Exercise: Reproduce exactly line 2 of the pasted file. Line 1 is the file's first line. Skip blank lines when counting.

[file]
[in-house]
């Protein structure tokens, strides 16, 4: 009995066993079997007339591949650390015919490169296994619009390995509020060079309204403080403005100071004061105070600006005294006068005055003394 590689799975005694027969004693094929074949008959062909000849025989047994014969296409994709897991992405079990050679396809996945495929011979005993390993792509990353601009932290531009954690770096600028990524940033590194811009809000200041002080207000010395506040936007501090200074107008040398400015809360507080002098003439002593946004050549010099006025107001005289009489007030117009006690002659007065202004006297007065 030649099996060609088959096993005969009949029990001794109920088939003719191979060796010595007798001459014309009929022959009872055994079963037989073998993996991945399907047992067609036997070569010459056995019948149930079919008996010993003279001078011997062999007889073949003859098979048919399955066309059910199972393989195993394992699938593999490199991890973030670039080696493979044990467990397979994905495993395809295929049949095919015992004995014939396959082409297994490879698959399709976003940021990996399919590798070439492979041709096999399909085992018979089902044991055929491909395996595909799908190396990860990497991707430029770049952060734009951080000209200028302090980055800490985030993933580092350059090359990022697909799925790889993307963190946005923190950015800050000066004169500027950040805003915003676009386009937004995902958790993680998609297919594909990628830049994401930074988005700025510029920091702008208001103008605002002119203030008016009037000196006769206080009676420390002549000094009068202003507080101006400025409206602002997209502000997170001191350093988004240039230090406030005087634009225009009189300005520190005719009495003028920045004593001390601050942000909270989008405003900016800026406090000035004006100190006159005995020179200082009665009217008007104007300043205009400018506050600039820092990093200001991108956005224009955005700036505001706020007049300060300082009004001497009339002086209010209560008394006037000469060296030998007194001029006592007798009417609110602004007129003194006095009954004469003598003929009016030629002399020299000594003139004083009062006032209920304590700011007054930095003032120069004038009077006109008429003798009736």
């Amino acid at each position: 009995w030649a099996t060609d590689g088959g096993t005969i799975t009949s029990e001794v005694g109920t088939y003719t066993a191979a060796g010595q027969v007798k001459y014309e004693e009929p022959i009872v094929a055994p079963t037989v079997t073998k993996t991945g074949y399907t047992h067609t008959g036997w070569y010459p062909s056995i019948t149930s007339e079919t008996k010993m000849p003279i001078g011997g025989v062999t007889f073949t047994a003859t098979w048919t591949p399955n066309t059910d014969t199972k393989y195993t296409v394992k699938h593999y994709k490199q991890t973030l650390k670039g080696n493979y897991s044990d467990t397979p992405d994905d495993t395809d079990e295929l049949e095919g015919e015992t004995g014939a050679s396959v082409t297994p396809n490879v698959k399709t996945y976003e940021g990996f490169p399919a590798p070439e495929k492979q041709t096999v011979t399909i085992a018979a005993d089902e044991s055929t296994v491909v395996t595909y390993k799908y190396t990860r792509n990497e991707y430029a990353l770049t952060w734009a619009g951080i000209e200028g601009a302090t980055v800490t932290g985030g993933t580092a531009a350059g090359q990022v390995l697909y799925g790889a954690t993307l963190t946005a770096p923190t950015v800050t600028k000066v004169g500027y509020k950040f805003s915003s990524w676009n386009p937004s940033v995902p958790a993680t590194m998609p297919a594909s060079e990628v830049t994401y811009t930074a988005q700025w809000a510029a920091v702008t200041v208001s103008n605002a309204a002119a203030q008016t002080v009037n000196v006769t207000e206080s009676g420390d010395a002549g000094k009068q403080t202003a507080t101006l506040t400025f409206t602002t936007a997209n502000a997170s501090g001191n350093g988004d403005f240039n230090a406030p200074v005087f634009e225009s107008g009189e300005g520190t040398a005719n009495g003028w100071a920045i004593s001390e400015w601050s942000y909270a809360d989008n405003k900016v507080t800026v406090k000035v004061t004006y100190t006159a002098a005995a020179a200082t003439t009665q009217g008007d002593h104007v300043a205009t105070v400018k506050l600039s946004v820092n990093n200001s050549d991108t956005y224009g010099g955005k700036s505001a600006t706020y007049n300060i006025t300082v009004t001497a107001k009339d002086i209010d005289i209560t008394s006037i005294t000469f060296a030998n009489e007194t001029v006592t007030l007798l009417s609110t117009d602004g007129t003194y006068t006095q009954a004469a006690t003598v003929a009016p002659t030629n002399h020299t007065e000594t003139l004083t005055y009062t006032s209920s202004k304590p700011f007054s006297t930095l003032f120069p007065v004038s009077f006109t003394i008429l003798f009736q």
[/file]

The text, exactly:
């Protein structure tokens, strides 16, 4: 009995066993079997007339591949650390015919490169296994619009390995509020060079309204403080403005100071004061105070600006005294006068005055003394 590689799975005694027969004693094929074949008959062909000849025989047994014969296409994709897991992405079990050679396809996945495929011979005993390993792509990353601009932290531009954690770096600028990524940033590194811009809000200041002080207000010395506040936007501090200074107008040398400015809360507080002098003439002593946004050549010099006025107001005289009489007030117009006690002659007065202004006297007065 030649099996060609088959096993005969009949029990001794109920088939003719191979060796010595007798001459014309009929022959009872055994079963037989073998993996991945399907047992067609036997070569010459056995019948149930079919008996010993003279001078011997062999007889073949003859098979048919399955066309059910199972393989195993394992699938593999490199991890973030670039080696493979044990467990397979994905495993395809295929049949095919015992004995014939396959082409297994490879698959399709976003940021990996399919590798070439492979041709096999399909085992018979089902044991055929491909395996595909799908190396990860990497991707430029770049952060734009951080000209200028302090980055800490985030993933580092350059090359990022697909799925790889993307963190946005923190950015800050000066004169500027950040805003915003676009386009937004995902958790993680998609297919594909990628830049994401930074988005700025510029920091702008208001103008605002002119203030008016009037000196006769206080009676420390002549000094009068202003507080101006400025409206602002997209502000997170001191350093988004240039230090406030005087634009225009009189300005520190005719009495003028920045004593001390601050942000909270989008405003900016800026406090000035004006100190006159005995020179200082009665009217008007104007300043205009400018506050600039820092990093200001991108956005224009955005700036505001706020007049300060300082009004001497009339002086209010209560008394006037000469060296030998007194001029006592007798009417609110602004007129003194006095009954004469003598003929009016030629002399020299000594003139004083009062006032209920304590700011007054930095003032120069004038009077006109008429003798009736």